Matthew Mead/Associated Press
Matthew Mead/Associated Press
Love is always sweeter when expressed with chocolate! Especially on Valentineís Day.
Yes, chocolate Ė and the more ooey-gooey deeply chocolaty, the better. Still, thereís no sense overdoing it. Iíve always believed that when it comes to dessert, a little bit can go a long way. Thatís why this chocolate dream of a recipe takes the form of smallish individual cakes rather than a single, family-sized gut-buster.
Itís also why Iíve replaced the butter usually found in chocolate cakes with non-fat Greek yogurt. And trust me, not only wonít you miss the butter, but you wonít taste the yogurt. Itís in the mix strictly as a lower-fat way of adding body to the finished product.
What you will taste is chocolate, chocolate and more chocolate, specifically dark chocolate. Itís built into the cake batter, of course, but it also reappears as a melted surprise in the center of each cake. I suggest using bittersweet chocolate thatís between 60 percent and 70 percent cacao. Once the percentage gets any higher, the chocolate begins to taste too bitter to me.
The eggs in this recipe (one of only five ingredients, by the way) ensure that the cakes will be light and spongy. But one of the tricky things about cooking with eggs is that while itís easiest to separate yolks from whites while theyíre cold, itís best to add them to recipes at room temperature (they generate more volume that way).
So, how do you warm them up without wasting a lot of time? First, go ahead and separate the eggs when theyíre fresh out of the fridge. Then put the whites in one bowl and the yolks in another and float each bowl in a larger bowl of hot water. Ten minutes later the eggs will be at room temp.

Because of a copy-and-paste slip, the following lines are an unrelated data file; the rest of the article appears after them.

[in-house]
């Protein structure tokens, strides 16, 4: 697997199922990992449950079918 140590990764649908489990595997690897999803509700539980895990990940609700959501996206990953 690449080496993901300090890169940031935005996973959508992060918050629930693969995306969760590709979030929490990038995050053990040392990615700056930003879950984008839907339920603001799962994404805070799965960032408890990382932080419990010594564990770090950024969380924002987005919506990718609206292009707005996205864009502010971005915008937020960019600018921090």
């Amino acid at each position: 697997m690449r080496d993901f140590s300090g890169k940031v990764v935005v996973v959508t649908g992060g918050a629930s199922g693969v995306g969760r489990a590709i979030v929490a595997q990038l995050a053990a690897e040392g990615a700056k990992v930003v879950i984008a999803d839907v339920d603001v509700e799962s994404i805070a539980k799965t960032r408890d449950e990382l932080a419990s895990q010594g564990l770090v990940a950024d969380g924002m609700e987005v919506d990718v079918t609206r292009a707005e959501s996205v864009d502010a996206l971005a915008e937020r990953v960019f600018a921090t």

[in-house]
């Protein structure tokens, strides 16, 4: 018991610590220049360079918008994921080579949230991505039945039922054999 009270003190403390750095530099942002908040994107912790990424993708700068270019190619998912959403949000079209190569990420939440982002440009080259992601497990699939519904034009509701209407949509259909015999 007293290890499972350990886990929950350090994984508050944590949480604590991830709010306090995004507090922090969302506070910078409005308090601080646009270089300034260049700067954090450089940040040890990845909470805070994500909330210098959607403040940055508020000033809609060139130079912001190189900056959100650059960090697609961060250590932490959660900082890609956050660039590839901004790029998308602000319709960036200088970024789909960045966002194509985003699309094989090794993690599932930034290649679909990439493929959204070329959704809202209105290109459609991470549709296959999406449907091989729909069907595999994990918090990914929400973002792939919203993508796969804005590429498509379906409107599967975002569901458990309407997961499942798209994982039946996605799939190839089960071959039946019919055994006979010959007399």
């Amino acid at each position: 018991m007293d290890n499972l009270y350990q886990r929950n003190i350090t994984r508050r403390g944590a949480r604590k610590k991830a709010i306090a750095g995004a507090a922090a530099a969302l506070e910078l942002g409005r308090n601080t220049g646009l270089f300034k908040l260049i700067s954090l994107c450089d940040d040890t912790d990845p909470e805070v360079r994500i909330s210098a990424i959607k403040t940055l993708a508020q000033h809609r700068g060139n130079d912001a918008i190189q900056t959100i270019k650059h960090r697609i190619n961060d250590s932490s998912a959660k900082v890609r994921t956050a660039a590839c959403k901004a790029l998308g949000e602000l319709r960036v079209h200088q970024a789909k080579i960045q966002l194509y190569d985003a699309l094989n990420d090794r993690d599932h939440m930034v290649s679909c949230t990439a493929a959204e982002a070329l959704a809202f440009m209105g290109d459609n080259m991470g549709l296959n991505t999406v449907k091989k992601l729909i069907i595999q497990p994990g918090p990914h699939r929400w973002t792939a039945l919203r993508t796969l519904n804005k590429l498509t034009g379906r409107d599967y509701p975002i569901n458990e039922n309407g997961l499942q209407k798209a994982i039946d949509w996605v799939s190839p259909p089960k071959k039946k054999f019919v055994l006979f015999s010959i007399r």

By the way, I find that the best way to separate eggs is with my impeccably clean hands, rather than by using jagged-edged egg shells. I just crack the egg into my palm, toss the shell, and let the white run through my fingers. This way the yolk never breaks.
After the batter is made it needs to set up in the fridge for a little while before you put it in the oven. I discovered when I was testing this recipe that you can keep the batter in the fridge for several days before baking without any damage to the recipeís freshness. So this is the perfect make-ahead dessert for entertaining.
Given my enduring love for the combination of chocolate and raspberry, Iíve topped these little cakes with a very simple Ė but very flavorful Ė raspberry sauce. There are exactly two ingredients: raspberries and sugar. You just buzz them in a blender, then strain out the seeds.
And hereís a trick from Jacques Pepin about the quickest way to strain a sauce with seeds. Working in batches, put some of the pureed sauce in a medium-mesh strainer set over a bowl, then bang it until the only things left in the strainer are the seeds. Discard the seeds, add more sauce and continue. This method is much faster than forcing the liquid through the mesh with a rubber spatula.
Once youíre gazing with admiration at the finished product, donít be surprised if you end up giving this little Valentineís Day gift to yourself.